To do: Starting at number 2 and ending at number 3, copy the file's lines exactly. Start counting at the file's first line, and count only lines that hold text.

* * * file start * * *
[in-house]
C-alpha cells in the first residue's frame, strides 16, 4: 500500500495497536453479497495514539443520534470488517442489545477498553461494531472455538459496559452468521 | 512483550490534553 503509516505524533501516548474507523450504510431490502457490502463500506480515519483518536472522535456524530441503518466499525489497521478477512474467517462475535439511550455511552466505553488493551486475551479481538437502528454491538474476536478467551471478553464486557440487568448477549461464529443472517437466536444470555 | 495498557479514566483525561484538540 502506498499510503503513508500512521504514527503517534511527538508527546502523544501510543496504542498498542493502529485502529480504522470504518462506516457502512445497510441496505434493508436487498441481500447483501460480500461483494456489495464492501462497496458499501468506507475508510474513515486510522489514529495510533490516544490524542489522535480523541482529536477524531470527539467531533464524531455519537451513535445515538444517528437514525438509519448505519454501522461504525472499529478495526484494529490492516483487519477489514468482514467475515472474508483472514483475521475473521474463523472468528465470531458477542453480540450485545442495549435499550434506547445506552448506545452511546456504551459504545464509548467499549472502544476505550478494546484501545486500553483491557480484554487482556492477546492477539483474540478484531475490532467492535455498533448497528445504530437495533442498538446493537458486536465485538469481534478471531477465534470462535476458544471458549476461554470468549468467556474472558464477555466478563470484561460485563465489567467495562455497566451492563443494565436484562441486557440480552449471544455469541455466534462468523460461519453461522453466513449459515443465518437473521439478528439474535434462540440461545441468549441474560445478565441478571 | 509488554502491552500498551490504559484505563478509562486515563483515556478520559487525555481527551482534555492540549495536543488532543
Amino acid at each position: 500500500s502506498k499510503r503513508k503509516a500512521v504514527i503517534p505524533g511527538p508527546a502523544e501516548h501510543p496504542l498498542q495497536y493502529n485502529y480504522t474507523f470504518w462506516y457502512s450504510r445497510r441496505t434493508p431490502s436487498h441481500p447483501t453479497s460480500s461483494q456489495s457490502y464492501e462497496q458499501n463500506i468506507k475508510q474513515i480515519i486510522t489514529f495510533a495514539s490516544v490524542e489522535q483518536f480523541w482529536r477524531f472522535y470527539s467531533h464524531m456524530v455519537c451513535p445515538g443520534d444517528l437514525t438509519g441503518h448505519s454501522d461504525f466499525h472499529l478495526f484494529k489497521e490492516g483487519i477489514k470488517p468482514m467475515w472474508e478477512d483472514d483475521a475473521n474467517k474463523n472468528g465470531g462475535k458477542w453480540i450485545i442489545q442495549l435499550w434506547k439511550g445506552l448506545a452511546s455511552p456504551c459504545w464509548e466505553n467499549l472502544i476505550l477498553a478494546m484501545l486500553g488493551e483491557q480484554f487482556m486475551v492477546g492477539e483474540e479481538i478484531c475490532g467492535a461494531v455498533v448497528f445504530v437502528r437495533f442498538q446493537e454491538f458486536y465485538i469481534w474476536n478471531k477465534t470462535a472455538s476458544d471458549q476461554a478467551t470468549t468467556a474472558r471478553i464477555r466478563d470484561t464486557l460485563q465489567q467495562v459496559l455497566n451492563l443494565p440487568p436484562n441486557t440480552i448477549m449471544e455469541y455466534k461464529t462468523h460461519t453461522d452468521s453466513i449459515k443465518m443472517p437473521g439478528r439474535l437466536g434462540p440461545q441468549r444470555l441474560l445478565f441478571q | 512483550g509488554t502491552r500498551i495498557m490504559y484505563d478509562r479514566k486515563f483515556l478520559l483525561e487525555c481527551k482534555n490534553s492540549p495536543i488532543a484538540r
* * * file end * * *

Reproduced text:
C-alpha cells in the first residue's frame, strides 16, 4: 500500500495497536453479497495514539443520534470488517442489545477498553461494531472455538459496559452468521 | 512483550490534553 503509516505524533501516548474507523450504510431490502457490502463500506480515519483518536472522535456524530441503518466499525489497521478477512474467517462475535439511550455511552466505553488493551486475551479481538437502528454491538474476536478467551471478553464486557440487568448477549461464529443472517437466536444470555 | 495498557479514566483525561484538540 502506498499510503503513508500512521504514527503517534511527538508527546502523544501510543496504542498498542493502529485502529480504522470504518462506516457502512445497510441496505434493508436487498441481500447483501460480500461483494456489495464492501462497496458499501468506507475508510474513515486510522489514529495510533490516544490524542489522535480523541482529536477524531470527539467531533464524531455519537451513535445515538444517528437514525438509519448505519454501522461504525472499529478495526484494529490492516483487519477489514468482514467475515472474508483472514483475521475473521474463523472468528465470531458477542453480540450485545442495549435499550434506547445506552448506545452511546456504551459504545464509548467499549472502544476505550478494546484501545486500553483491557480484554487482556492477546492477539483474540478484531475490532467492535455498533448497528445504530437495533442498538446493537458486536465485538469481534478471531477465534470462535476458544471458549476461554470468549468467556474472558464477555466478563470484561460485563465489567467495562455497566451492563443494565436484562441486557440480552449471544455469541455466534462468523460461519453461522453466513449459515443465518437473521439478528439474535434462540440461545441468549441474560445478565441478571 | 509488554502491552500498551490504559484505563478509562486515563483515556478520559487525555481527551482534555492540549495536543488532543
Amino acid at each position: 500500500s502506498k499510503r503513508k503509516a500512521v504514527i503517534p505524533g511527538p508527546a502523544e501516548h501510543p496504542l498498542q495497536y493502529n485502529y480504522t474507523f470504518w462506516y457502512s450504510r445497510r441496505t434493508p431490502s436487498h441481500p447483501t453479497s460480500s461483494q456489495s457490502y464492501e462497496q458499501n463500506i468506507k475508510q474513515i480515519i486510522t489514529f495510533a495514539s490516544v490524542e489522535q483518536f480523541w482529536r477524531f472522535y470527539s467531533h464524531m456524530v455519537c451513535p445515538g443520534d444517528l437514525t438509519g441503518h448505519s454501522d461504525f466499525h472499529l478495526f484494529k489497521e490492516g483487519i477489514k470488517p468482514m467475515w472474508e478477512d483472514d483475521a475473521n474467517k474463523n472468528g465470531g462475535k458477542w453480540i450485545i442489545q442495549l435499550w434506547k439511550g445506552l448506545a452511546s455511552p456504551c459504545w464509548e466505553n467499549l472502544i476505550l477498553a478494546m484501545l486500553g488493551e483491557q480484554f487482556m486475551v492477546g492477539e483474540e479481538i478484531c475490532g467492535a461494531v455498533v448497528f445504530v437502528r437495533f442498538q446493537e454491538f458486536y465485538i469481534w474476536n478471531k477465534t470462535a472455538s476458544d471458549q476461554a478467551t470468549t468467556a474472558r471478553i464477555r466478563d470484561t464486557l460485563q465489567q467495562v459496559l455497566n451492563l443494565p440487568p436484562n441486557t440480552i448477549m449471544e455469541y455466534k461464529t462468523h460461519t453461522d452468521s453466513i449459515k443465518m443472517p437473521g439478528r439474535l437466536g434462540p440461545q441468549r444470555l441474560l445478565f441478571q | 512483550g509488554t502491552r500498551i495498557m490504559y484505563d478509562r479514566k486515563f483515556l478520559l483525561e487525555c481527551k482534555n490534553s492540549p495536543i488532543a484538540r